A varicella outbreak in a school with high one-dose vaccination coverage, Beijing, China☆
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A varicella outbreak in a school with high one-dose vaccination coverage, Beijing, China☆

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      Varicella vaccine is available in the private sector in China, with a single dose currently recommended for children aged ≥12 months. We investigated a varicella outbreak in a school in Beijing with high varicella vaccination coverage to describe the outbreak, examine risk factors for vaccine failure, and calculate vaccine effectiveness.


      A varicella case was defined as an acute generalized maculopapular rash without other apparent cause in a student without prior varicella attending the elementary school during August 30–December 28, 2010. Varicella among vaccinated students (breakthrough varicella) was defined as varicella occurring >42 days after vaccination. Students’ vaccination status was verified with immunization records and clinical presentations were collected from health care practitioners.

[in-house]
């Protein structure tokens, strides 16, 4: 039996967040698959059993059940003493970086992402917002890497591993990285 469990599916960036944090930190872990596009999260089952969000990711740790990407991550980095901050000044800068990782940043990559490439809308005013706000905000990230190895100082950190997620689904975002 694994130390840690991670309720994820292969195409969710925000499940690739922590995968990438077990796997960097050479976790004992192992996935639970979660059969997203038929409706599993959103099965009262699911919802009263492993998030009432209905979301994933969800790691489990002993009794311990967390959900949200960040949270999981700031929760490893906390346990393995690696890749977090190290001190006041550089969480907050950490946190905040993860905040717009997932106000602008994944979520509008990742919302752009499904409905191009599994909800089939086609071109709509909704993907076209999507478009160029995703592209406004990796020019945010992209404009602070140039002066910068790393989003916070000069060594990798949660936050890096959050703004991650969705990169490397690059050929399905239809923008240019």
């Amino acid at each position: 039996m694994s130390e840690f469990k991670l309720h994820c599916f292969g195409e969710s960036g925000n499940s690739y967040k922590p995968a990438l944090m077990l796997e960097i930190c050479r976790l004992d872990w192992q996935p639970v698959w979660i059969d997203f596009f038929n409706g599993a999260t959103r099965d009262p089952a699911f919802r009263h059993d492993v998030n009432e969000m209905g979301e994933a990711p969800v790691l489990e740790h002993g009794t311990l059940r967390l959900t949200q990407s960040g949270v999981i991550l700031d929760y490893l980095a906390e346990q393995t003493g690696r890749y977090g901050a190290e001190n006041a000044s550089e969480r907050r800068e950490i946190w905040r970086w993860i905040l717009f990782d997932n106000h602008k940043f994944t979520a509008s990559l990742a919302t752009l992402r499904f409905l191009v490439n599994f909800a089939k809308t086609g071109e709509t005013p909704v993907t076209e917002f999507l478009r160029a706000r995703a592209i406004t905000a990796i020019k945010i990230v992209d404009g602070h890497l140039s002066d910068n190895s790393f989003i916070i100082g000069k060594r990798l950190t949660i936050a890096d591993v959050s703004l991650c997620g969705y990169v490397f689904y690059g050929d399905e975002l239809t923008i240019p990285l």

Of the 951 students, 934 (98%) had no prior varicella history. Among these students, 916 had received 1 dose of varicella vaccine and 2 had received 2 doses (98% vaccination coverage) before the outbreak. A total of 87 cases occurred during the outbreak; most had breakthrough varicella (86/87, 99%) and mild disease (83/87, 95%). Age at vaccination (<15 months vs.≥15 months) and time since vaccination before outbreak (<5 years vs. ≥5 years) were not associated with development of breakthrough varicella. Single-dose varicella vaccination was 89% effective in preventing any varicella and 99% in preventing moderate/severe varicella.


      Single-dose varicella vaccination is highly effective in reducing varicella incidence and mitigating disease severity, but not high enough to prevent outbreak. A two-dose program might help to prevent varicella outbreaks in Beijing.

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